Nokia, Apple Music, Xiaomi, Carphone Warehouse, Bharti Airtel: Telco 2.0 News Review
- Smartphone Roundup: Nokia staffs up with Android devs; Apple denies MVNO; Xiaomi production starts in India
- Content 2.0: 11m Apple Music users; TIMJ gone; ROK launches in UK; AT&DirecTV bundles; G+ backstory
- Security & Privacy: HTC biometrics, Carphone Warehouse records spilt; BlackHat news
- Regulation: 600MHz NPRM drops; Satellite Cowboy vs Lawman Wheeler; BDUK target MISSED
- US Carriers: Sprint sinks into 4th, dumps CFO and CTO; VZW tries EIP pricing, ends family plans
- Global Carriers: DTAG's good Q2 in Germany; less good at TI; 3-Wind; Bharti, MTN results
- Cloud Computing: GE Predix in the cloud; 82% of ops have touched SDN; air pollution in the data centre
- Voice 2.0: Adobe WebRTC? MS Edge powered by Chrome; Siri for voicemail; GSM-Replacement
Nokia staffs up with Android devs; Apple denies MVNO plans; Xiaomi production starts in India
The drumbeat about a Nokia re-entry to smartphones continues. Reuters reports that the company is aggressively signing up software engineers with Android skills and looking for joint-venture partners. Apparently there are no plans to resume manufacturing devices, which would be outsourced to the partner. This, of course, would be a disadvantage compared to Apple, Samsung, or Lenovo with their command of the supply chain. However, a software-focused strategy might be a way to get back in with minimal investment.
Apple, meanwhile, has vigorously denied planning to launch an MVNO building on the soft-SIM it introduced for recent iPads.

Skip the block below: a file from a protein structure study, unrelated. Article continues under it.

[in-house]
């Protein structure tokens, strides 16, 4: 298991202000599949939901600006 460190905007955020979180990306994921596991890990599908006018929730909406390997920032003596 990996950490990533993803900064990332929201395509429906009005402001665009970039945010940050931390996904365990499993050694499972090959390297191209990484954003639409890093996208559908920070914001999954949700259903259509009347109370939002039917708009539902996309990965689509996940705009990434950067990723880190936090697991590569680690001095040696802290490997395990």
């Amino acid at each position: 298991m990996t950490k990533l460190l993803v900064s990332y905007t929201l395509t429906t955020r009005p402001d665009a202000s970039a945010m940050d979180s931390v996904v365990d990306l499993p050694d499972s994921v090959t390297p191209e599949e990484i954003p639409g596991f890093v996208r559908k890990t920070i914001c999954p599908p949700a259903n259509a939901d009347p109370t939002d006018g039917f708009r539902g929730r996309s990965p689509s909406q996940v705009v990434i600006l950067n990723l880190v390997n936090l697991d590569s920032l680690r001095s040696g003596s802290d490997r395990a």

The story kicked off when someone noticed that Apple has a patent on doing least-cost routing across multiple mobile operators using an MVNO structure. Apple's spokesman denied this as categorically as possible:
"We have not discussed, nor do we have any, plans to launch an MVNO"
The closest comparison is of course Google's Project Fi. Here's an unboxing experience with it. The idea of unboxing a service sounds odd, but it turns out that Google gives away quite a bit of hardware with the SIM card, notably a new headset, an external battery, and a Project Fi case for your phone.
Speaking of Google, they are going to "relaunch" Android One, the stock-Android initiative for emerging markets and specifically for India. The problems with it include a shortage of the devices, which are mostly imported from Chinese ODMs.
Ironically, the biggest Chinese Android maker, Xiaomi, seems to have been quicker to start manufacturing in India than Google's India-focused project. The first handset made there is being launched today, and both Xiaomi and Foxconn are investing heavily in Indian factories.